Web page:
Wheeler says if hospitals have a carrier rate of five percent, it doesn't make sense to screen everybody — particularly when keeping the budget in mind. “If we can screen a third of our patients, that's a big change in the cost,” he says. “We'll miss some, but if there's competition for that money for other things like hand-washing, the combination might turn out to be a more efficacious strategy.”
Saving staff for other important functions around HAI is cited by many as one of the big benefits of automating. “If you are reducing the need to put resources in one area, you can deploy them in other areas,” Eckendorf says. That includes monitoring and reporting any infection patterns to the CDC.
At BayCare Health System, a Tampa, Fla.-based nine-hospital system, CIO Lindsey Jarrell was using two infection control systems. They were interfaced into his Kansas City, Mo.-based Cerner EMR and automatically monitored clinical data to alert the hospital of any types of infection patterns within the hospital. He says his quality officer began taking a look at HAIs about 18 months ago. “Knowing what was coming, and knowing that we needed to get better in the management of HAI, we said ‘this is not going to do.’”
BayCare just kicked off an implementation of infection control tracker TheraDoc (Salt Lake City) to monitor patients in-house. “We're taking a much more in-depth approach to this system,” says Jarrell, who previously was using MedMined from Cardinal Health (Dublin, Ohio.) “The business case around HAIs is that it's got a lot of visibility in the organization.”
Jarrell has been building alerts and prompts into his EMR to do reporting. “If the user acknowledges the alert, we have the ability to report on that.”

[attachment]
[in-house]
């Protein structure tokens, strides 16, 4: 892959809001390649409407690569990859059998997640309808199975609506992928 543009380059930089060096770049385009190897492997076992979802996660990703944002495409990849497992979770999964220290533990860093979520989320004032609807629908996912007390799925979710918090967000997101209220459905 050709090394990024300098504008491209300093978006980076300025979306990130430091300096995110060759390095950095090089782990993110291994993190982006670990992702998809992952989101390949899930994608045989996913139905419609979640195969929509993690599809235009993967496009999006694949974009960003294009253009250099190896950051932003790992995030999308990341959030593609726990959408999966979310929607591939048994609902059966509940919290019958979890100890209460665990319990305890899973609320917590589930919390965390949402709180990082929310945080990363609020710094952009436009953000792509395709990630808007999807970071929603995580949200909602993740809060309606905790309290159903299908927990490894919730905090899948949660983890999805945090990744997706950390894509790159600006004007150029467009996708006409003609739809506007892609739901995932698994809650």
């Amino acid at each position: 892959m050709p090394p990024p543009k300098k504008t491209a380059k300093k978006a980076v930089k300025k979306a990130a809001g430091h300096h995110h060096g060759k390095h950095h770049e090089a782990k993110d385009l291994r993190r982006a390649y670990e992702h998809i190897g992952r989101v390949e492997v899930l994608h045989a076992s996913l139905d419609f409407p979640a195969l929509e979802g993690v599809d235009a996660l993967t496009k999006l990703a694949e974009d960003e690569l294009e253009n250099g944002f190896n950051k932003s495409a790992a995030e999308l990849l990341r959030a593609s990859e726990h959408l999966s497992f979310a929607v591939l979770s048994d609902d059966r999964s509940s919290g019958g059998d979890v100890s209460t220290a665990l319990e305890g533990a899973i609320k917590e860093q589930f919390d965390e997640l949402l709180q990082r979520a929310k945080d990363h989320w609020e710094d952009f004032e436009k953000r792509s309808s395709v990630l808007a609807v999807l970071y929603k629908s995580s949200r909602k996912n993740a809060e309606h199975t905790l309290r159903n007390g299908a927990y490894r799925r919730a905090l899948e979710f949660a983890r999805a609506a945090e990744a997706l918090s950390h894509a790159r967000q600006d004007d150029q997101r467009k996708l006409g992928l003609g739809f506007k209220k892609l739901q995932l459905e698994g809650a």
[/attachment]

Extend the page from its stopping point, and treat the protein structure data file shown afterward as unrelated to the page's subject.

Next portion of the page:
According to Eckendorf, one of the most important tools during an EMR implementation is setting up the prompts for clinical actions that help prevent infection, like specific elapsed time for a catheter. “You can't assume that's already going to be set up by the vendor because you may have a more stringent timeframe than that recommended by standards bodies,” she says. “That's where your clinicians are going to be essential in establishing those guidelines. They may say, ‘There are 10 different prompts, let's trim it down to two.’”
Alerts and prompts around HAI have to balance between too many and not enough, most agree. “Writing a good alert is not a simple task,” says Smith, who works with a physician advisory committee to keep alerts and prompts on track. “If you want to get very sophisticated with an alert, you have to take into account two or three or four different criteria, lab results, maybe an age, a sex,” he says. “In the case of MRSA, it's just yes or no.”
At NSUH, the MRSA prompt exists in the Epic EMR, within the nursing documentation screen. There are only two options available, either ‘yes, the screening was done’ or ‘no, the patient refused.’ If it's not filled in, there's an alert that sounds at least once in an eight-hour period to remind the nurse to complete it. “It's a relatively simple step, but it removed the idea of the nurse and doctor having to remember to do it,” Smith says. “Obviously MRSA is important to us and we made an important commitment to it in terms of patient care perspective. The tool was a way to implement the policy that the physicians and administration set.”
So just where do CIOs fit in with the HAI policy — are they heading up the IT charge, or following the lead of the clinicians? “The role of the CIO is really to provide the infrastructure and base application,” Smith says. “You can do a lot of these kinds of things with paper charts — it's just much harder. IT puts that policy in front of the nurse, and that's a pretty powerful tool.”
Eckendorf says part of the CIO's role should be a facilitator whose job is to assemble workgroups around the HAI issue. “Because IT crosses so many functions, they're really well positioned to get a group like this going.”
And as with so many other hospital projects, most agree with the role of CIO is as facilitator when it comes to HAI projects. “I think the key thing is that somehow administration has to set the expectation that operations and physicians will use the tool the way that we've provided,” Smith says. “It can't be something that I'm pushing onto physicians or nursing staff — they have to come to me.”